Q&A: Reducing the stomach without surgery
A new alternative to traditional obesity surgery can help you jump-start your weight loss. The University of Chicago Medicine is the first hospital in Chicago offering the nonsurgical procedure to shrink the size and volume of the stomach.
Christopher Chapman, MD, is director of metabolic and bariatric endoscopy and a member of the Center for Endoscopic Research and Therapeutics at the University of Chicago Medicine. He answers your questions about endoscopic sleeve gastroplasty (ESG), which can help patients lose nearly 20 percent of their total body weight.
Who is a good candidate for endoscopic sleeve gastroplasty (ESG)?
ESG and other endoscopic therapies for weight loss are designed for patients with a body mass index (BMI) between 30 and 40. However, our team evaluates patients on a case-by-case basis to determine their best option for achieving weight loss and will consider patients with higher BMIs.
What happens during the procedure?
While the patient is asleep, we thread a flexible tube--called an endoscope--through the mouth, down the esophagus and into the stomach. Using a device attached to the endoscope, we stitch and tighten sutures that constrict the stomach, reducing it to the size of a banana. The procedure takes about an hour and most patients go home the same day.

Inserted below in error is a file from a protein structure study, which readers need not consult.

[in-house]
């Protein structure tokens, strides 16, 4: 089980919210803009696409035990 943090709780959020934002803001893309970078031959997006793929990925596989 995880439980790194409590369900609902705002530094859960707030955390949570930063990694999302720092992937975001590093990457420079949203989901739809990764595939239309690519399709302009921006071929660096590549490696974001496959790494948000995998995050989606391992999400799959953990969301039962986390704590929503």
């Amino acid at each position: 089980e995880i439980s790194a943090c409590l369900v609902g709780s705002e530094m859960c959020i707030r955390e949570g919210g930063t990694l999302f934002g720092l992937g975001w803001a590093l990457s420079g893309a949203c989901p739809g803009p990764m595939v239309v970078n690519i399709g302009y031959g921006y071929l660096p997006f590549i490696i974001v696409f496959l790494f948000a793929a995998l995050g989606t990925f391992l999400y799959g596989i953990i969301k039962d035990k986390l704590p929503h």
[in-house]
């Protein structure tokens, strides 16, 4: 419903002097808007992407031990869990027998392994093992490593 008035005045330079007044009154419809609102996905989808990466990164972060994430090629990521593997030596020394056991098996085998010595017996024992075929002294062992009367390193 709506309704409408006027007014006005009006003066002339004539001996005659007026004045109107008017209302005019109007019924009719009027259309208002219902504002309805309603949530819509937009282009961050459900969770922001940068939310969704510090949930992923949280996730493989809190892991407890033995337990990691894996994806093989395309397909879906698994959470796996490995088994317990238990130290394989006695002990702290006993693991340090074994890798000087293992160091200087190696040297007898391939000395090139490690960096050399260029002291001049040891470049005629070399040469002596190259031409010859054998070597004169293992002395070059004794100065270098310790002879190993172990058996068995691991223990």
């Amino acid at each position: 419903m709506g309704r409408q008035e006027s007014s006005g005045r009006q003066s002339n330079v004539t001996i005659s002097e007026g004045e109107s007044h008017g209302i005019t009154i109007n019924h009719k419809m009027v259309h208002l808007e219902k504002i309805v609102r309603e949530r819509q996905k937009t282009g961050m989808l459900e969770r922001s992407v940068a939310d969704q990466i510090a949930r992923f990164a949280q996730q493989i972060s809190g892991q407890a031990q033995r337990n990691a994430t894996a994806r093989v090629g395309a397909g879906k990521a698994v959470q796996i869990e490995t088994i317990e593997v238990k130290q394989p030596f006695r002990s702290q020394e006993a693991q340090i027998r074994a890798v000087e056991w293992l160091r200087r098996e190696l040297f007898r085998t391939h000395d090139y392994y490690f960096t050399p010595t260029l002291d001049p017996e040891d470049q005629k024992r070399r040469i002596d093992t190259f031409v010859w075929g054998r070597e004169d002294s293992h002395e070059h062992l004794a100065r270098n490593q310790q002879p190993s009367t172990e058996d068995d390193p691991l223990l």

What kind of results can patients expect?
Changes in lifestyle and diet are always the most important factors in maximizing weight loss. In the first three to six months, patients can expect to lose 10 to 15 percent of their total body weight. Typical weight loss in the first two years after an ESG procedure ranges from 30 to 60 pounds.
Christopher Chapman, MD
Dr. Chapman is a skilled gastroenterologist with an expertise in minimally invasive, endoscopic bariatric therapies, such as endoscopic sleeve gastroplasty and bariatric surgery revision.See Dr. Chapman's bio